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Georgia House skips Senate bills in tussle over hate crime penalties
ATLANTA, GA - JUNE 15: Protesters gather at the Georgia State Capitol during the March On Georgia, organized by NAACP, on June 15, 2020 in Downtown Atlanta, Georgia. The march comes in response to the police killing of Rayshard Brooks outside an Atlanta Wendy's restaurant on June 12. (Photo by Dustin Chambers/Getty Images)

ATLANTA (AP) — A top lieutenant of Georgia's House speaker is signaling that the lower chamber may blockade Senate bills unless the Senate acts on a bill to increase state criminal penalties on hate crimes.

House Rules Chairman Richard Smith, a Columbus Republican, abruptly adjourned Tuesday's rules committee without putting any bills before the full House to consider, saying it “is becoming an embarrassment to the state” that a Senate committee has yet to consider House Bill 426, a hate crimes penalty bill that the House passed in March 2019.

“Based on my thoughts, we are morally and legally required to pass two bills,” Smith said. "The first one we're legally required to pass is the budget. The second one that we're morally required to pass is the hate crimes bill. Meeting's adjourned.”

Smith's move comes a day after House Speaker David Ralston, a Blue Ridge Republican, gave a speech to the House in which he called the February slaying of Ahmaud Arbery near Brunswick “an act of evil that defied belief" and again called on senators to act on the measure. Arbery was a black man shot while running through a neighborhood.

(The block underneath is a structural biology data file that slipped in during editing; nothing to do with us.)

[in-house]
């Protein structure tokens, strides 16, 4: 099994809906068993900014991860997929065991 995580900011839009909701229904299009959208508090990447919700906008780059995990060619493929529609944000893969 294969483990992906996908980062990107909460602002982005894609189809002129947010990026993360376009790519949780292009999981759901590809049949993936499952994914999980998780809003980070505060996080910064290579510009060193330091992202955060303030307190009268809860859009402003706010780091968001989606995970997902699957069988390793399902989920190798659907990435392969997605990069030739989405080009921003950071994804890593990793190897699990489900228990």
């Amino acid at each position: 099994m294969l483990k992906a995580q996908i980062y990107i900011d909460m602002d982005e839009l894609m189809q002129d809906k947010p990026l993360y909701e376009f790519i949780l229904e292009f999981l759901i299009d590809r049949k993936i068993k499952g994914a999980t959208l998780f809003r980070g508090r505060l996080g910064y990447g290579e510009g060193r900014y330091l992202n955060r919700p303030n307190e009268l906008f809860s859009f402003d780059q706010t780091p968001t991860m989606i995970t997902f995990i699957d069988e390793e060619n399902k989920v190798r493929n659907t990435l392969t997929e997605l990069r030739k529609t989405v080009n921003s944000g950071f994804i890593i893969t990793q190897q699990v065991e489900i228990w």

“We later learned that the shooter stood over his body as his life ebbed away and pronounced his benediction with the vilest of racial slurs," Ralston said. "Members of this body, that is hate.”

Republican Lt. Gov. Geoff Duncan, who presides over the Senate, has said he wants to consider the bill, but make changes. One would be to make it easier for victims of hate crimes to bring civil lawsuits.

The Rules committees of Georgia's House and Senate are key gatekeepers, making up the list of what legislation each chamber will consider. Tuesday's move will leave only nine business days for the House to consider legislation.

“Just because it passed the Senate and made it through your committee does not mean it has to get out,” Smith said Tuesday.

Of course, there weren't very many bills to choose from. Smith said only four Senate bills had been passed by committees and were eligible to go before the full House, urging committee chairs to get to work.

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